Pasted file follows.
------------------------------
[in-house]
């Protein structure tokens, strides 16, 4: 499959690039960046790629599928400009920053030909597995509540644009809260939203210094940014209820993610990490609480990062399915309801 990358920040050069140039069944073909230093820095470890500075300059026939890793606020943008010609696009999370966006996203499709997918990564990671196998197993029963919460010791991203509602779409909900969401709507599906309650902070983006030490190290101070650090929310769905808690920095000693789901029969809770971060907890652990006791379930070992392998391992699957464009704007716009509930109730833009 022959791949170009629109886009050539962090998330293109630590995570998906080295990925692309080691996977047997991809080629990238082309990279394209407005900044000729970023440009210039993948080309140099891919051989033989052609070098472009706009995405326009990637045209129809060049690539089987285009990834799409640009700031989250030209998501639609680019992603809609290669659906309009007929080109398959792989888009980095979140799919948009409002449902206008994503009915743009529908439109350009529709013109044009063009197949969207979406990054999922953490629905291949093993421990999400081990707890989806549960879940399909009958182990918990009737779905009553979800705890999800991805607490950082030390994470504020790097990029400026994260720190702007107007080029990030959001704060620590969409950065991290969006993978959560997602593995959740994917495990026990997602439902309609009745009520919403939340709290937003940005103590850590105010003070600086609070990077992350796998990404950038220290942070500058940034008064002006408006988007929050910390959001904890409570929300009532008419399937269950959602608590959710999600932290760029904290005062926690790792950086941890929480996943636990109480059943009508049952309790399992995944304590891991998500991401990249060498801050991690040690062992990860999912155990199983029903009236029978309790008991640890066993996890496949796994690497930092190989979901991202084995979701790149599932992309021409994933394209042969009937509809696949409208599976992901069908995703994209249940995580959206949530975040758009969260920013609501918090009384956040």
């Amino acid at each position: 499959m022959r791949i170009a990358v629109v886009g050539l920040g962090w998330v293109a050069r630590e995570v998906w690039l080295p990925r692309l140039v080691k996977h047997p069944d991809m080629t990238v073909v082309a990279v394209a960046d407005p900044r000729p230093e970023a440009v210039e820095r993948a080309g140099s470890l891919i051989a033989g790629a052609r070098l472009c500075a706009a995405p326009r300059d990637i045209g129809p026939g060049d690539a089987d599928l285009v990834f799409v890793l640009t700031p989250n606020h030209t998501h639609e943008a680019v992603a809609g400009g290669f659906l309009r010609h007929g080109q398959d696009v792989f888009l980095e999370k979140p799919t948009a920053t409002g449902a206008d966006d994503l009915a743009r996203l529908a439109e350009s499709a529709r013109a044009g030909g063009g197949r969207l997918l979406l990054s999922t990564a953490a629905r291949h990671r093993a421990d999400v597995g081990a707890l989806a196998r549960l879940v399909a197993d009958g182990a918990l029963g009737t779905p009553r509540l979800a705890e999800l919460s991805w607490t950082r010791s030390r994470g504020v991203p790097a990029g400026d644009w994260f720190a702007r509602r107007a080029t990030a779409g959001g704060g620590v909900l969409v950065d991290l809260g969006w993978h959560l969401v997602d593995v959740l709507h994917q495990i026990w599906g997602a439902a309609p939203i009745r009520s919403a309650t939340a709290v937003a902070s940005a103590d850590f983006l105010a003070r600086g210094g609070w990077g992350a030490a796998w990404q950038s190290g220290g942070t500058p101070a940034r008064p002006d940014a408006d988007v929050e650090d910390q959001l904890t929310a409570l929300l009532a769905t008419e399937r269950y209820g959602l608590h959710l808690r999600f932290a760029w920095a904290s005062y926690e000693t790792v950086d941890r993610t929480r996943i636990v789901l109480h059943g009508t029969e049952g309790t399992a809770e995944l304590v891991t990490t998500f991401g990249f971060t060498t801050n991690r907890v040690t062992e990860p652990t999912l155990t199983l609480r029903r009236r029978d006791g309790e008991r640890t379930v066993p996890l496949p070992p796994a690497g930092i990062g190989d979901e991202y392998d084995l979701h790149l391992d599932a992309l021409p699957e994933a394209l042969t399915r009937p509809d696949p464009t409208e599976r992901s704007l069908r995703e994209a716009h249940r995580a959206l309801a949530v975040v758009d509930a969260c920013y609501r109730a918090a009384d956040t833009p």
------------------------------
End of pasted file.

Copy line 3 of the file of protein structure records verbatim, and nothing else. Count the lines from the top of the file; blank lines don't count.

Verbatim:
């Amino acid at each position: 499959m022959r791949i170009a990358v629109v886009g050539l920040g962090w998330v293109a050069r630590e995570v998906w690039l080295p990925r692309l140039v080691k996977h047997p069944d991809m080629t990238v073909v082309a990279v394209a960046d407005p900044r000729p230093e970023a440009v210039e820095r993948a080309g140099s470890l891919i051989a033989g790629a052609r070098l472009c500075a706009a995405p326009r300059d990637i045209g129809p026939g060049d690539a089987d599928l285009v990834f799409v890793l640009t700031p989250n606020h030209t998501h639609e943008a680019v992603a809609g400009g290669f659906l309009r010609h007929g080109q398959d696009v792989f888009l980095e999370k979140p799919t948009a920053t409002g449902a206008d966006d994503l009915a743009r996203l529908a439109e350009s499709a529709r013109a044009g030909g063009g197949r969207l997918l979406l990054s999922t990564a953490a629905r291949h990671r093993a421990d999400v597995g081990a707890l989806a196998r549960l879940v399909a197993d009958g182990a918990l029963g009737t779905p009553r509540l979800a705890e999800l919460s991805w607490t950082r010791s030390r994470g504020v991203p790097a990029g400026d644009w994260f720190a702007r509602r107007a080029t990030a779409g959001g704060g620590v909900l969409v950065d991290l809260g969006w993978h959560l969401v997602d593995v959740l709507h994917q495990i026990w599906g997602a439902a309609p939203i009745r009520s919403a309650t939340a709290v937003a902070s940005a103590d850590f983006l105010a003070r600086g210094g609070w990077g992350a030490a796998w990404q950038s190290g220290g942070t500058p101070a940034r008064p002006d940014a408006d988007v929050e650090d910390q959001l904890t929310a409570l929300l009532a769905t008419e399937r269950y209820g959602l608590h959710l808690r999600f932290a760029w920095a904290s005062y926690e000693t790792v950086d941890r993610t929480r996943i636990v789901l109480h059943g009508t029969e049952g309790t399992a809770e995944l304590v891991t990490t998500f991401g990249f971060t060498t801050n991690r907890v040690t062992e990860p652990t999912l155990t199983l609480r029903r009236r029978d006791g309790e008991r640890t379930v066993p996890l496949p070992p796994a690497g930092i990062g190989d979901e991202y392998d084995l979701h790149l391992d599932a992309l021409p699957e994933a394209l042969t399915r009937p509809d696949p464009t409208e599976r992901s704007l069908r995703e994209a716009h249940r995580a959206l309801a949530v975040v758009d509930a969260c920013y609501r109730a918090a009384d956040t833009p």